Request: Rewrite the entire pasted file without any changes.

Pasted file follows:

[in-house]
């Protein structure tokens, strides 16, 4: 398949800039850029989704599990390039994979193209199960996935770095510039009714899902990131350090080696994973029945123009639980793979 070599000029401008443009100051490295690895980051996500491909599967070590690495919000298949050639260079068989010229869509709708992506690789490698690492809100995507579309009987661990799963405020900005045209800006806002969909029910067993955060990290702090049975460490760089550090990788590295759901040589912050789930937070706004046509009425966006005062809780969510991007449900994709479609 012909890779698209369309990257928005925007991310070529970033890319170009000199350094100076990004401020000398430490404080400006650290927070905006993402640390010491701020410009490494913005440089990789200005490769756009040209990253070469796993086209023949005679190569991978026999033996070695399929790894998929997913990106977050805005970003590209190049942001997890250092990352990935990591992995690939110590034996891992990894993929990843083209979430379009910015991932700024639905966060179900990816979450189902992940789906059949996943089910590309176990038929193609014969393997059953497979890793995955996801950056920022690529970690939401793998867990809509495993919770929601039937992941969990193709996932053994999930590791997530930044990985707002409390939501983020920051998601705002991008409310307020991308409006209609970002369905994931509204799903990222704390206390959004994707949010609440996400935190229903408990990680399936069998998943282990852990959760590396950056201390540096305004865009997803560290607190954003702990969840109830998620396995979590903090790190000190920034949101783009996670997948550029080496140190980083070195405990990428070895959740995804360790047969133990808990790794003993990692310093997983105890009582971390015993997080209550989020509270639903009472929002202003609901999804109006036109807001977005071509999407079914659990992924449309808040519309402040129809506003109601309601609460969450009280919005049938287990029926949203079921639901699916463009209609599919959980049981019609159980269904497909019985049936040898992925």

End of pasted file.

[in-house]
């Protein structure tokens, strides 16, 4: 398949800039850029989704599990390039994979193209199960996935770095510039009714899902990131350090080696994973029945123009639980793979 070599000029401008443009100051490295690895980051996500491909599967070590690495919000298949050639260079068989010229869509709708992506690789490698690492809100995507579309009987661990799963405020900005045209800006806002969909029910067993955060990290702090049975460490760089550090990788590295759901040589912050789930937070706004046509009425966006005062809780969510991007449900994709479609 012909890779698209369309990257928005925007991310070529970033890319170009000199350094100076990004401020000398430490404080400006650290927070905006993402640390010491701020410009490494913005440089990789200005490769756009040209990253070469796993086209023949005679190569991978026999033996070695399929790894998929997913990106977050805005970003590209190049942001997890250092990352990935990591992995690939110590034996891992990894993929990843083209979430379009910015991932700024639905966060179900990816979450189902992940789906059949996943089910590309176990038929193609014969393997059953497979890793995955996801950056920022690529970690939401793998867990809509495993919770929601039937992941969990193709996932053994999930590791997530930044990985707002409390939501983020920051998601705002991008409310307020991308409006209609970002369905994931509204799903990222704390206390959004994707949010609440996400935190229903408990990680399936069998998943282990852990959760590396950056201390540096305004865009997803560290607190954003702990969840109830998620396995979590903090790190000190920034949101783009996670997948550029080496140190980083070195405990990428070895959740995804360790047969133990808990790794003993990692310093997983105890009582971390015993997080209550989020509270639903009472929002202003609901999804109006036109807001977005071509999407079914659990992924449309808040519309402040129809506003109601309601609460969450009280919005049938287990029926949203079921639901699916463009209609599919959980049981019609159980269904497909019985049936040898992925």